Whether it’s the best of times or the worst of times, innovation clearly matters.
But at a SHRM session entitled “Innovation in Turbulent Times” held earlier today, Dr. Iris Firstenberg said innovation is often best manifested when times are tough.
Companies would be well served to let go of their traditional ways and look for fresh perspectives, said Firstenberg, an adjunct professor in the Department of Pyschology at the University of California in Los Angeles.
“Once we have a story, we tend to hold onto it,” observed Firstenberg. Instead, she said, companies need to “tap into the wisdom that’s out there.”
Firstenberg pointed out that many companies are slow to react to innovation. She cited the slow response of competitors when Johnson & Johnson launched the market’s first non-aspirin product, Tylenol. “When Tylenol came on the market, what did the aspirin makers do? Nothing. So Tylenol had the market to itself for eight years.”
Another example she cited was Blockbuster, noting that it failed to recognize how the Internet was changing its business.
To innovate, Firstenberg said, companies need to pursue the perspectives and “wisdom” of others.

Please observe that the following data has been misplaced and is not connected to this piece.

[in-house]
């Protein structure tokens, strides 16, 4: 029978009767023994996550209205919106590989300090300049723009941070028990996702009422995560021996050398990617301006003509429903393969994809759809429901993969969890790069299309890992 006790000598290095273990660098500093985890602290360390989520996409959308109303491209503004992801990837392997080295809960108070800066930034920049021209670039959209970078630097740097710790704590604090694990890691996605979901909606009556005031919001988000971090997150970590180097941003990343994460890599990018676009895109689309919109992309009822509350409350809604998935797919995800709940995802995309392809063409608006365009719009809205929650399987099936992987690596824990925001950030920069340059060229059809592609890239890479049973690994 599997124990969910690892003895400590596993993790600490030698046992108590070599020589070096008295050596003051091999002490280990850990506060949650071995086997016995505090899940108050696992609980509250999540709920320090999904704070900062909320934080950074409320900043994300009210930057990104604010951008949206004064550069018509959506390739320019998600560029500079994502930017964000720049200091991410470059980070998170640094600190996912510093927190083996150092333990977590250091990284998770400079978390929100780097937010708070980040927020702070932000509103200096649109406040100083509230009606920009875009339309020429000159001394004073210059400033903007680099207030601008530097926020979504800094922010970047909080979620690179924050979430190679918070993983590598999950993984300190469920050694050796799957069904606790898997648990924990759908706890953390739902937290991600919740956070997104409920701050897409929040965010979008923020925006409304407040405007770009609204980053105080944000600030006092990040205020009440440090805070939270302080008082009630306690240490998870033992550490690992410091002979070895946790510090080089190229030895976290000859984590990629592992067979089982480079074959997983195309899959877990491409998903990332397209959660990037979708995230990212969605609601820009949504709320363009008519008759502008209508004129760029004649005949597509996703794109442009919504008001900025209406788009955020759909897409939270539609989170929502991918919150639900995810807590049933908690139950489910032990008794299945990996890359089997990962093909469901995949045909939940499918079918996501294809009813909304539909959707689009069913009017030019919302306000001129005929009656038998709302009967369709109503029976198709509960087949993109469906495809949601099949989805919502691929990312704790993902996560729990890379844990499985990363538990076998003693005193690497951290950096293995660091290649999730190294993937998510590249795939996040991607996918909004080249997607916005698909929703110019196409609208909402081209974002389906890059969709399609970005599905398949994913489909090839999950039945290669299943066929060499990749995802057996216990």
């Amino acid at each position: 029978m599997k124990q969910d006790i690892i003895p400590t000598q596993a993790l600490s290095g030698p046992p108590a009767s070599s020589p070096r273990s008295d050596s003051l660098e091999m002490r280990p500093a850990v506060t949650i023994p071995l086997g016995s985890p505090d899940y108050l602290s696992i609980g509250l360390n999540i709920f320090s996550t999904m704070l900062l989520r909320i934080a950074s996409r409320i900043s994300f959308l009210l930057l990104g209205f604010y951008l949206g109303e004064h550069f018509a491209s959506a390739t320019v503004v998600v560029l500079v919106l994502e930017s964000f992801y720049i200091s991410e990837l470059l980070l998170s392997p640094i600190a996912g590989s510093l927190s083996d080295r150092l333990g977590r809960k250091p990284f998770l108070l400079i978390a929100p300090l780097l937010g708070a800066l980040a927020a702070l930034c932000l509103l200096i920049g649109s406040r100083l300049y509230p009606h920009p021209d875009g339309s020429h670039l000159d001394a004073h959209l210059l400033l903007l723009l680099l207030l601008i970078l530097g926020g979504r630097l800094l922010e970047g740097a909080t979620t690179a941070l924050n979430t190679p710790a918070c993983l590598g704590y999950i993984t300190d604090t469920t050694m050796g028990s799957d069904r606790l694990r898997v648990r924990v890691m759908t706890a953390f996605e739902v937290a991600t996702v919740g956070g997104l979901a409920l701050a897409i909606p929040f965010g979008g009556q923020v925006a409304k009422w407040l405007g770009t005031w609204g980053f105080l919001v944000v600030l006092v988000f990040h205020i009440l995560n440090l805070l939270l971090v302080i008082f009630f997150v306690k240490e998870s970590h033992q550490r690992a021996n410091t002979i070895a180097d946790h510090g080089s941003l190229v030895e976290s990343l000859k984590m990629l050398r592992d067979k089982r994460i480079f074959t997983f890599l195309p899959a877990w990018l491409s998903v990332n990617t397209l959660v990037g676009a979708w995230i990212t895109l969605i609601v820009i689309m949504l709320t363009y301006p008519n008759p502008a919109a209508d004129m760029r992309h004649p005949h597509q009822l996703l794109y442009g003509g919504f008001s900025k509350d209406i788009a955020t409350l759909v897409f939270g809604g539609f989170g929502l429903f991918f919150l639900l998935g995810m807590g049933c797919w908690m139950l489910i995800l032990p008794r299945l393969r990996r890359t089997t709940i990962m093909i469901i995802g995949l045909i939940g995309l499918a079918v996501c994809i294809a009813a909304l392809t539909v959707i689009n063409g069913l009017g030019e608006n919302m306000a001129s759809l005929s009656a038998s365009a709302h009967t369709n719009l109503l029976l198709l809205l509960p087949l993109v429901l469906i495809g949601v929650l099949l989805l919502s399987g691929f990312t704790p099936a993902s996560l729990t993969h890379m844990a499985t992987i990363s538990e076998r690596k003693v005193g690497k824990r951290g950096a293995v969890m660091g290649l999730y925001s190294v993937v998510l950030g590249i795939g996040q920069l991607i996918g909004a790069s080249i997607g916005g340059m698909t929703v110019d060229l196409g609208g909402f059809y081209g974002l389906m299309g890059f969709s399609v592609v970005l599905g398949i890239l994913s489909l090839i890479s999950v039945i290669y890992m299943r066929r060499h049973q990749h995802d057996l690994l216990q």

Firstenberg pointed to Cemex, a Mexican-headquartered cement producer, as an excellent example of a company that was able to do just that. In the ’90s, she said, the firm was struggling, partly because of its inability to deliver its products on time.
In response, she said, Cemex visited with companies that excelled in on-time delivery, such as FedEx (24-hour delivery), Dominos (delivery in 30 minutes or less) and 911 in Houston (where response time averaged just four minutes).
Through those conversations, Firstenberg said, Cemex was able to identify what it needed to do to address its challenges. Today, she added, the company is an industry leader with an on-time delivery rate of 98 percent.
That’s not just an improvement, she told attendees, “that’s a revolution.”